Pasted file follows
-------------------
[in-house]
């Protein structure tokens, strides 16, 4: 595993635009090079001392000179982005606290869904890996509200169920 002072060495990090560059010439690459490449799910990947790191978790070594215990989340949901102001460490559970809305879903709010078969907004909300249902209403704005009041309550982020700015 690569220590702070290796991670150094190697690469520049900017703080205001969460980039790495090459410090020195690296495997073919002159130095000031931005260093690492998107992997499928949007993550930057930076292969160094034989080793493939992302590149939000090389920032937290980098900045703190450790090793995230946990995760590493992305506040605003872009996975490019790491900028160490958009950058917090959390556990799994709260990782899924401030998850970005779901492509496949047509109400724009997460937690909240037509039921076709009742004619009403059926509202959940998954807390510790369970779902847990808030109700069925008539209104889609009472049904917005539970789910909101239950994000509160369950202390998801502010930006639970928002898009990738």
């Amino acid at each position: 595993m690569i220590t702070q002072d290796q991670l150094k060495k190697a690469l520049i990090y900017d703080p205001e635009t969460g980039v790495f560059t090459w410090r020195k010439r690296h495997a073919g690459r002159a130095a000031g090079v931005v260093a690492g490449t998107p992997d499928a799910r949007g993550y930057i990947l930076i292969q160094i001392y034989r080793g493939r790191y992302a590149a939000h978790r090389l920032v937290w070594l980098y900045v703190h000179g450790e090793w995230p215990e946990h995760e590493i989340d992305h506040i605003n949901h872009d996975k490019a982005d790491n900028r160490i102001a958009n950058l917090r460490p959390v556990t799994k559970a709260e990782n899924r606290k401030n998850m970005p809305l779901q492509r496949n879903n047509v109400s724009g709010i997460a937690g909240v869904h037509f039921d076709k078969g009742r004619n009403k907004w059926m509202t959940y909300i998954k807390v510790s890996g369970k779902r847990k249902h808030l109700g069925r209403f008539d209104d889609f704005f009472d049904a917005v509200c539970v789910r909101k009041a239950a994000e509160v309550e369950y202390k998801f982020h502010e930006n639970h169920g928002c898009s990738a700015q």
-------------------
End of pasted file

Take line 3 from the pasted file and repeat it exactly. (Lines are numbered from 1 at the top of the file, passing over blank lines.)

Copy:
């Amino acid at each position: 595993m690569i220590t702070q002072d290796q991670l150094k060495k190697a690469l520049i990090y900017d703080p205001e635009t969460g980039v790495f560059t090459w410090r020195k010439r690296h495997a073919g690459r002159a130095a000031g090079v931005v260093a690492g490449t998107p992997d499928a799910r949007g993550y930057i990947l930076i292969q160094i001392y034989r080793g493939r790191y992302a590149a939000h978790r090389l920032v937290w070594l980098y900045v703190h000179g450790e090793w995230p215990e946990h995760e590493i989340d992305h506040i605003n949901h872009d996975k490019a982005d790491n900028r160490i102001a958009n950058l917090r460490p959390v556990t799994k559970a709260e990782n899924r606290k401030n998850m970005p809305l779901q492509r496949n879903n047509v109400s724009g709010i997460a937690g909240v869904h037509f039921d076709k078969g009742r004619n009403k907004w059926m509202t959940y909300i998954k807390v510790s890996g369970k779902r847990k249902h808030l109700g069925r209403f008539d209104d889609f704005f009472d049904a917005v509200c539970v789910r909101k009041a239950a994000e509160v309550e369950y202390k998801f982020h502010e930006n639970h169920g928002c898009s990738a700015q």